A Charge Generating (Photogenerating) Layer 24 may be applied onto the adhesive layer 23 or directly onto the charge blocking layer 22 if an adhesive layer 23 is not used. A charge transport layer 25 may be applied onto the charge generating layer 24. The charge transport layer 25 may comprise any suitable transparent organic polymer or nonpolymeric material capable of supporting the injection of photogenerated holes or electrons from the charge generating layer 24 and allowing the transport of these holes or electrons through the organic layer to selectively discharge the surface charge. The charge transport layer not only serves to transport holes or electrons, but also protects the charge generating layer from abrasion or chemical attach and therefore extends the operating life of the imaging member.
Examples of materials for the photogenerating layer and the charge transport layer (as well as for the other layers of the imaging member) are provided, for example, in U.S. Pat. No. 5,091,278 to Teuscher et al., and in U.S. Pat. No. 5, 120,628 to Mammino et al. The disclosures of these patents are incorporated herein by reference.
Any suitable and conventional technique may be utilized to mix and thereafter apply the photogenerating layer coating mixture and the charge transport layer coating mixture to the previously applied layer. Typical application techniques include spraying, dip coating, roll coating, wire wound rod coating, and the like. Drying of the deposited coating may be effected by by any suitable conventional technique such as oven drying, infra-red radiation drying, air drying and the like, to remove substantially all solvents utilized in applying the coating.
The photogenerating layer 24 generally ranges in thickness from about 0.1 μm to about 5.0 μm, preferably, from about 0.3 μm to about 3 μm. The photogenerating layer thickness is related to binder content. Higher binder content compositions generally require thicker layers to give equivalent pigment coverage for identical photogeneration capability. Thickness is outside these ranges can be selected, provided the objectives of the present invention are achieved.
The thickness of the charge transport layer 25 may range from about 10 micrometers to about 50 micrometers, and preferably from about 20 micrometers to about 35 micrometers. Optimum thicknesses may range from about 23 micrometers to about 31 micrometers.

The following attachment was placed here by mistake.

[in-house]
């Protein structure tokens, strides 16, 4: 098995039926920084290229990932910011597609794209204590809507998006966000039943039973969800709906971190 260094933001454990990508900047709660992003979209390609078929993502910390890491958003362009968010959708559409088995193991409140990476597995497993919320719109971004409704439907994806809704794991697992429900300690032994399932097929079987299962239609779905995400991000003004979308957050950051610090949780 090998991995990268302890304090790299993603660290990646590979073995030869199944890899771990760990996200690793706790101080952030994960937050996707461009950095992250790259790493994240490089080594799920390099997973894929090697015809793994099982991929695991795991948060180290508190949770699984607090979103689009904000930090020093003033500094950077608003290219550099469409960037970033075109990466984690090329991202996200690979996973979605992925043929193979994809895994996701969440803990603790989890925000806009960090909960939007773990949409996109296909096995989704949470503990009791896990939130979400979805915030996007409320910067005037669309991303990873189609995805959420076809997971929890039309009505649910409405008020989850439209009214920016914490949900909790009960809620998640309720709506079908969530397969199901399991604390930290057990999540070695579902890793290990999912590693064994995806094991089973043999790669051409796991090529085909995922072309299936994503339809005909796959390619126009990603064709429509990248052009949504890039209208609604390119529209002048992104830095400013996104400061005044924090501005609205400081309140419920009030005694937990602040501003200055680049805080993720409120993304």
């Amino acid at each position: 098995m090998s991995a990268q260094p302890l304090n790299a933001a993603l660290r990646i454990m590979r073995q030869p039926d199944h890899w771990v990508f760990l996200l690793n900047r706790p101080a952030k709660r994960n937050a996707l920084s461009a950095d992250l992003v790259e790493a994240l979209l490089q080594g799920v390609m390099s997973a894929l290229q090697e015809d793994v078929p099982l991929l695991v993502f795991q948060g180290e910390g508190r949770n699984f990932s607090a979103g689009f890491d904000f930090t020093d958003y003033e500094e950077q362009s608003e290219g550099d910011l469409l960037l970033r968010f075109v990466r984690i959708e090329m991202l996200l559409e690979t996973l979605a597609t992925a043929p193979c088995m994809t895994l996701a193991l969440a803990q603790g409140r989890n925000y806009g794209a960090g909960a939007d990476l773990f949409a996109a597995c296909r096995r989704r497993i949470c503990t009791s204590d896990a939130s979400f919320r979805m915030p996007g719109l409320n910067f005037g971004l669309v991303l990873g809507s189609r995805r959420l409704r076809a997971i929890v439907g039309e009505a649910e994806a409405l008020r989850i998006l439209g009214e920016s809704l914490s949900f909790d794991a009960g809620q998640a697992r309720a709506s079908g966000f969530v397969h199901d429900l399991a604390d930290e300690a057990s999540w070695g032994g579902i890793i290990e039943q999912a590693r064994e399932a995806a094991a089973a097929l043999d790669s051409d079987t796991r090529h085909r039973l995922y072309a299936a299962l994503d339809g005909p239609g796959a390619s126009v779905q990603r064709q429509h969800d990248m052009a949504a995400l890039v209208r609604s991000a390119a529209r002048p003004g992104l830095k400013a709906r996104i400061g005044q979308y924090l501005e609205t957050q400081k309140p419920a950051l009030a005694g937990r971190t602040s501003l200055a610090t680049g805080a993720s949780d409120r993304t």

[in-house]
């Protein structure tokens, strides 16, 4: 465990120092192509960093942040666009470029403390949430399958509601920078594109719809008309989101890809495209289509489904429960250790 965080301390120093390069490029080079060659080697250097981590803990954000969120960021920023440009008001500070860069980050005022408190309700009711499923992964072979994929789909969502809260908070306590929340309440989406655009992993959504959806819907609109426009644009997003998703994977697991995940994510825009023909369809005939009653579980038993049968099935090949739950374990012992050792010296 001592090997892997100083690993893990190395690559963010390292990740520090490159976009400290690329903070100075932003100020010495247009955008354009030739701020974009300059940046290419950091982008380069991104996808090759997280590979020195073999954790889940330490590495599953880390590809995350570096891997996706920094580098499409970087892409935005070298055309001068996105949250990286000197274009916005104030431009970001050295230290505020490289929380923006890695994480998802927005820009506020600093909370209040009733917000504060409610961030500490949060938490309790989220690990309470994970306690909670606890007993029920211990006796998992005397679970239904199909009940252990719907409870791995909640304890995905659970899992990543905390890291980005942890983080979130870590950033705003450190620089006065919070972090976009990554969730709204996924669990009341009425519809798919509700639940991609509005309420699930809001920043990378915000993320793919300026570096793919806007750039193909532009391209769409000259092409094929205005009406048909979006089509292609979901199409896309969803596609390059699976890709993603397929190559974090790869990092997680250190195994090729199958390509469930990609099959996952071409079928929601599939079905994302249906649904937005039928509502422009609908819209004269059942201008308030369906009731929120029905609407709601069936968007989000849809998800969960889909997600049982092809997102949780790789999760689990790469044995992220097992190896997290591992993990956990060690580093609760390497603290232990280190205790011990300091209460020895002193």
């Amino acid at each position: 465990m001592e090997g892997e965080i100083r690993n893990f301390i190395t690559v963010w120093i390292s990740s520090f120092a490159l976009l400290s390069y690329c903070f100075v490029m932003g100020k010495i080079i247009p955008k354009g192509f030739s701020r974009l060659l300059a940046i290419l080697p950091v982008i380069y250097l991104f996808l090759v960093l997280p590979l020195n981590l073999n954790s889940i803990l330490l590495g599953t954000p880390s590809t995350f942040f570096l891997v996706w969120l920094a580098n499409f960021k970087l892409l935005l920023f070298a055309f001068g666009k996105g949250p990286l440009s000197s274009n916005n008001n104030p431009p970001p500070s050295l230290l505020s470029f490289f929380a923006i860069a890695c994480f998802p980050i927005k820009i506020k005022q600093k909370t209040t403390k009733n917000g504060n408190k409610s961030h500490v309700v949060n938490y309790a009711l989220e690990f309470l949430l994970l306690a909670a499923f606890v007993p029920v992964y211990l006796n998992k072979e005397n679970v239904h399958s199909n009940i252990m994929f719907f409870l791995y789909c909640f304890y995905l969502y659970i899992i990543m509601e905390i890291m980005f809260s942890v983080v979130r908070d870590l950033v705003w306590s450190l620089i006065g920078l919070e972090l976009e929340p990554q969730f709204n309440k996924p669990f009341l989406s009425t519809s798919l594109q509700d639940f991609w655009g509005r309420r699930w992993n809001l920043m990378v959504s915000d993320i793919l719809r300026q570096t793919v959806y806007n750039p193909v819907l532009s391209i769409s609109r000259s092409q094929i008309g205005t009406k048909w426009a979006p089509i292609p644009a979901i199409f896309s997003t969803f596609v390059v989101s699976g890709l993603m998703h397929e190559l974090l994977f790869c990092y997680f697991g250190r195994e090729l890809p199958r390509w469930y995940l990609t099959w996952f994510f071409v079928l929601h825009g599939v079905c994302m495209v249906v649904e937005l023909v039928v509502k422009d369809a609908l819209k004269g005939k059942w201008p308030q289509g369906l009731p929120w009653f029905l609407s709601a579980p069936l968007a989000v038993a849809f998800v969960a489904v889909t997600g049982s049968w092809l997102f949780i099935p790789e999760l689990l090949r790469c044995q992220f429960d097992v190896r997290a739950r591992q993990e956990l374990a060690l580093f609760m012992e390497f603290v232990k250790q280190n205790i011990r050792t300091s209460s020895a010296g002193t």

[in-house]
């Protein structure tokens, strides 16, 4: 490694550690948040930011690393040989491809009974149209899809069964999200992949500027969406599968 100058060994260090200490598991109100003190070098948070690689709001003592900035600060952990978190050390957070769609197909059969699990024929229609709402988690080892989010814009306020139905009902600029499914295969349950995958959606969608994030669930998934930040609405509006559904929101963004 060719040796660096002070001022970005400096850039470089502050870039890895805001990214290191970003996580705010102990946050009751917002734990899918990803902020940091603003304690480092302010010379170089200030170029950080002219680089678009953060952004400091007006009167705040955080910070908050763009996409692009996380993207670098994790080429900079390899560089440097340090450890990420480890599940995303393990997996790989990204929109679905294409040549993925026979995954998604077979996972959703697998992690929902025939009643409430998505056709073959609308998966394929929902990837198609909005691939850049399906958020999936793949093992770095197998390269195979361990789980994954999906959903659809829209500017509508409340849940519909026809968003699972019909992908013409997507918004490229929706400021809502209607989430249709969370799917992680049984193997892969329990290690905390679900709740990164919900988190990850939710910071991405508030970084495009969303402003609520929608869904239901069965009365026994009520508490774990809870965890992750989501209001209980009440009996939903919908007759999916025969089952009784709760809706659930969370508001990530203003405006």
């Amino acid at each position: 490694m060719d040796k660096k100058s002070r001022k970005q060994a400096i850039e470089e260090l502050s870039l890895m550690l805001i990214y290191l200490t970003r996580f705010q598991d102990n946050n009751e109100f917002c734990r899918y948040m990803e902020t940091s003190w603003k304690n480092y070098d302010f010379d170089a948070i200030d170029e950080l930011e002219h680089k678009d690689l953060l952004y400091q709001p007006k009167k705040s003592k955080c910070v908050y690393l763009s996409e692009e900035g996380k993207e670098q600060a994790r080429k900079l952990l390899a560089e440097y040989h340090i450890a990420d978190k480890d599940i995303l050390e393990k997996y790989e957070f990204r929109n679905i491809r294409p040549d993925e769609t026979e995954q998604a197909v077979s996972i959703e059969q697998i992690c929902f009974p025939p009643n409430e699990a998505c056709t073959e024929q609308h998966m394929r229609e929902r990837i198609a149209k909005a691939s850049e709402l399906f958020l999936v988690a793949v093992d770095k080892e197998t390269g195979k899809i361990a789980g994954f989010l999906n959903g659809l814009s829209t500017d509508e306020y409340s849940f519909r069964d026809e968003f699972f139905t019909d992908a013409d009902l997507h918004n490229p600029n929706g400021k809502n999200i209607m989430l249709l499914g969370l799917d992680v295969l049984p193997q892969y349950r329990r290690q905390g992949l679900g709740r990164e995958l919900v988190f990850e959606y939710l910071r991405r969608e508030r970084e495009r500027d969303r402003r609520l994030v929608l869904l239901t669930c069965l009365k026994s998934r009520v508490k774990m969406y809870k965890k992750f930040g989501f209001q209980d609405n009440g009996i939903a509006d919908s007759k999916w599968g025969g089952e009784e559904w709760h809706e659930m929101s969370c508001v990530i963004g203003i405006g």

In accordance with the present invention, the flow of fluid is manipulated to position the substrate 1 for the application of the respective charge blocking layer 22, adhesive layer 23, photogenerating layer 24, and charge transport layer 25. Further, the flow of fluid is applied to transport the substrate with layers along the longitudinal axis of the mandrel to various other stations including stations 11 for the application of coatings and stations 16 for drying the coatings.
A ground strip 27 may comprise a film-forming polymer binder and electrically conductive particles. Cellulose may be used to disperse the conductive particles. Any suitable electrically conductive particles may be used in the electrically conductive ground strip layer 27. The ground strip 27 may comprise materials which include those enumerated in U.S. Pat. No. 4,664,995. Typical electrically conductive particles include carbon black, graphite, copper, silver, gold, nickel, tantalum, chromium, zirconium, vanadium, niobium, indium tin oxide and the like. The electrically conductive particles may have any suitable shape. Typical shapes include irregular, granular, spherical, elliptical, cubic, flake, filament, and the like. Preferably, the electrically conductive particles should have a particle size less than the thickness of the electrically conductive ground strip layer to avoid an electrically conductive ground strip layer having an excessively irregular outer surface. An average particle size of less than about 10 micrometers generally avoids excessive protrusion of the electrically conductive particles at the outer surface of the dried ground strip layer and ensures relatively uniform dispersion of the particles throughout the matrix of the dried ground strip layer. The concentration of the conductive particles to be used in the ground strip depends on factors such as the conductivity of the specific conductive particles utilized.
The ground strip layer 27 may have a thickness from about 7 micrometers to about 42 micrometers, and preferably from abut 14 micrometers to about 27 micrometers.
The anti-curl layer 20 is optional, and may comprise organic polymers or inorganic polymers that are electrically insulating or slightly semi-conductive. The anti-curl layer provides flatness and/or abrasion resistance.
Anti-curl layer 20 may be formed at the back side of the substrate 1, opposite to the imaging layers. The anti-curl layer may comprise a film-forming resin and an adhesion promoter polyester additive. Examples of film- forming resins include polyacrylate, polystyrene, poly(4,4'-isopropylidene diphenyl carbonate), 4,4'-cyclohexylidene diphenyl polycarbonate, and the like. Typical adhesion promoters used as additives include 49,000 (du Pont), Vitel PE-100, Vitel PE-200, Vitel PE-307 (Goodyear), and the like. Usually from about 1 to about 15 weight percent adhesion promoter is selected for film-forming resin addition. The thickness of the anti-curl layer is from about 3 micrometers to about 35 micrometers, and preferably about 14 micrometers. The anti-curl layer 15 may be applied to the inner surface 6 of substrate 1 after removal of the substrate 10 from mandrel 2.
The optional overcoating layer 26 may comprise organic polymers or inorganic polymers that are capable of transporting charge through the overcoat. The overcoating layer may range in thickness from about 2 micrometers to about 8 micrometers, and preferably from about 3 micrometers to about 6 micrometers. An optimum range of thickness is from about 3 micrometers to about 5 micrometers.